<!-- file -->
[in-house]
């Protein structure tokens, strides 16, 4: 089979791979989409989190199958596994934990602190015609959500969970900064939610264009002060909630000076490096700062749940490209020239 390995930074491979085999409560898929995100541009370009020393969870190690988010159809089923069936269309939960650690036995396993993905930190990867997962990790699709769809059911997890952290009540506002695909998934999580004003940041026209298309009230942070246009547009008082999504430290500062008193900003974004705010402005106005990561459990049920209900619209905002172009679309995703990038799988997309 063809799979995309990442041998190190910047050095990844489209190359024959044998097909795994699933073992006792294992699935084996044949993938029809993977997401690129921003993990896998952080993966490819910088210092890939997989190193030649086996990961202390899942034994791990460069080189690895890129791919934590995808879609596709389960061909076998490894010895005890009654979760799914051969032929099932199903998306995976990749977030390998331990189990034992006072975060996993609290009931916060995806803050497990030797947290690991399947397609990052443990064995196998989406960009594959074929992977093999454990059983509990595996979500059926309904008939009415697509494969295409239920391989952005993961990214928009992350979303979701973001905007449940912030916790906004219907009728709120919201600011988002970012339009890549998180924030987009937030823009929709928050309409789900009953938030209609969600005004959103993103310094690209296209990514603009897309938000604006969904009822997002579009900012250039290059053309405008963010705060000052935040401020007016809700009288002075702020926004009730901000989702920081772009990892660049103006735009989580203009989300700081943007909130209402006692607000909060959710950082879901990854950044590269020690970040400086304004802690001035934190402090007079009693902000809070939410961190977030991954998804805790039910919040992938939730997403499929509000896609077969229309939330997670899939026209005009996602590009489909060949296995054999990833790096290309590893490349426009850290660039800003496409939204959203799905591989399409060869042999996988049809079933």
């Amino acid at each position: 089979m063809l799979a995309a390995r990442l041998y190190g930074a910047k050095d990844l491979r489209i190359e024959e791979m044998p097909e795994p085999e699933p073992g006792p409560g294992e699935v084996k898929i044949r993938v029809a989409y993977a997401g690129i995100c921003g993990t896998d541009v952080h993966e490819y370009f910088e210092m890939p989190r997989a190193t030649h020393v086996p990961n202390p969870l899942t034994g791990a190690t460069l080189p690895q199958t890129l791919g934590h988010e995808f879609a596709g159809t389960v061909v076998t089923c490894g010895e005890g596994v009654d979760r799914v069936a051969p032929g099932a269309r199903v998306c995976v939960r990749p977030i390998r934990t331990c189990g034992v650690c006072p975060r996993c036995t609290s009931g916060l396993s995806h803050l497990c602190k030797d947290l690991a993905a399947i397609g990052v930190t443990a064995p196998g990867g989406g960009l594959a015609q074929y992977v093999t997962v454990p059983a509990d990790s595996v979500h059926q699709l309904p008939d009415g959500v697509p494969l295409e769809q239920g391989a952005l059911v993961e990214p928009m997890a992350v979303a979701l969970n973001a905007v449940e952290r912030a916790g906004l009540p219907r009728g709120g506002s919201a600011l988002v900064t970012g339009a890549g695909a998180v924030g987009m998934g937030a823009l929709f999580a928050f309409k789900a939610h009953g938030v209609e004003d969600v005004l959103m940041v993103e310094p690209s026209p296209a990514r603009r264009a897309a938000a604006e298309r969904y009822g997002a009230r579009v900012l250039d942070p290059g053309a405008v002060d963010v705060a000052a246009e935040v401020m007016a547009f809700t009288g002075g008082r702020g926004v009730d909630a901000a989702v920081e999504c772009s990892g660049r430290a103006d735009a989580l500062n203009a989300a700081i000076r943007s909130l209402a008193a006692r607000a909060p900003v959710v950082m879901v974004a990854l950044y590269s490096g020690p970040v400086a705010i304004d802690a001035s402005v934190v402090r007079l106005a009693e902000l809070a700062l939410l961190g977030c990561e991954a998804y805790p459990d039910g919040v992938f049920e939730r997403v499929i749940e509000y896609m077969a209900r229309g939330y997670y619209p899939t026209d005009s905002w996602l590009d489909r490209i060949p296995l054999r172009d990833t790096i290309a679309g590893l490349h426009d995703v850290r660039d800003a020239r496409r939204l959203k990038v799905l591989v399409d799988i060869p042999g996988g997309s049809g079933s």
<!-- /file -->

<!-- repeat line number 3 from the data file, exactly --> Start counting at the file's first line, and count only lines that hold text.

């Amino acid at each position: 089979m063809l799979a995309a390995r990442l041998y190190g930074a910047k050095d990844l491979r489209i190359e024959e791979m044998p097909e795994p085999e699933p073992g006792p409560g294992e699935v084996k898929i044949r993938v029809a989409y993977a997401g690129i995100c921003g993990t896998d541009v952080h993966e490819y370009f910088e210092m890939p989190r997989a190193t030649h020393v086996p990961n202390p969870l899942t034994g791990a190690t460069l080189p690895q199958t890129l791919g934590h988010e995808f879609a596709g159809t389960v061909v076998t089923c490894g010895e005890g596994v009654d979760r799914v069936a051969p032929g099932a269309r199903v998306c995976v939960r990749p977030i390998r934990t331990c189990g034992v650690c006072p975060r996993c036995t609290s009931g916060l396993s995806h803050l497990c602190k030797d947290l690991a993905a399947i397609g990052v930190t443990a064995p196998g990867g989406g960009l594959a015609q074929y992977v093999t997962v454990p059983a509990d990790s595996v979500h059926q699709l309904p008939d009415g959500v697509p494969l295409e769809q239920g391989a952005l059911v993961e990214p928009m997890a992350v979303a979701l969970n973001a905007v449940e952290r912030a916790g906004l009540p219907r009728g709120g506002s919201a600011l988002v900064t970012g339009a890549g695909a998180v924030g987009m998934g937030a823009l929709f999580a928050f309409k789900a939610h009953g938030v209609e004003d969600v005004l959103m940041v993103e310094p690209s026209p296209a990514r603009r264009a897309a938000a604006e298309r969904y009822g997002a009230r579009v900012l250039d942070p290059g053309a405008v002060d963010v705060a000052a246009e935040v401020m007016a547009f809700t009288g002075g008082r702020g926004v009730d909630a901000a989702v920081e999504c772009s990892g660049r430290a103006d735009a989580l500062n203009a989300a700081i000076r943007s909130l209402a008193a006692r607000a909060p900003v959710v950082m879901v974004a990854l950044y590269s490096g020690p970040v400086a705010i304004d802690a001035s402005v934190v402090r007079l106005a009693e902000l809070a700062l939410l961190g977030c990561e991954a998804y805790p459990d039910g919040v992938f049920e939730r997403v499929i749940e509000y896609m077969a209900r229309g939330y997670y619209p899939t026209d005009s905002w996602l590009d489909r490209i060949p296995l054999r172009d990833t790096i290309a679309g590893l490349h426009d995703v850290r660039d800003a020239r496409r939204l959203k990038v799905l591989v399409d799988i060869p042999g996988g997309s049809g079933s």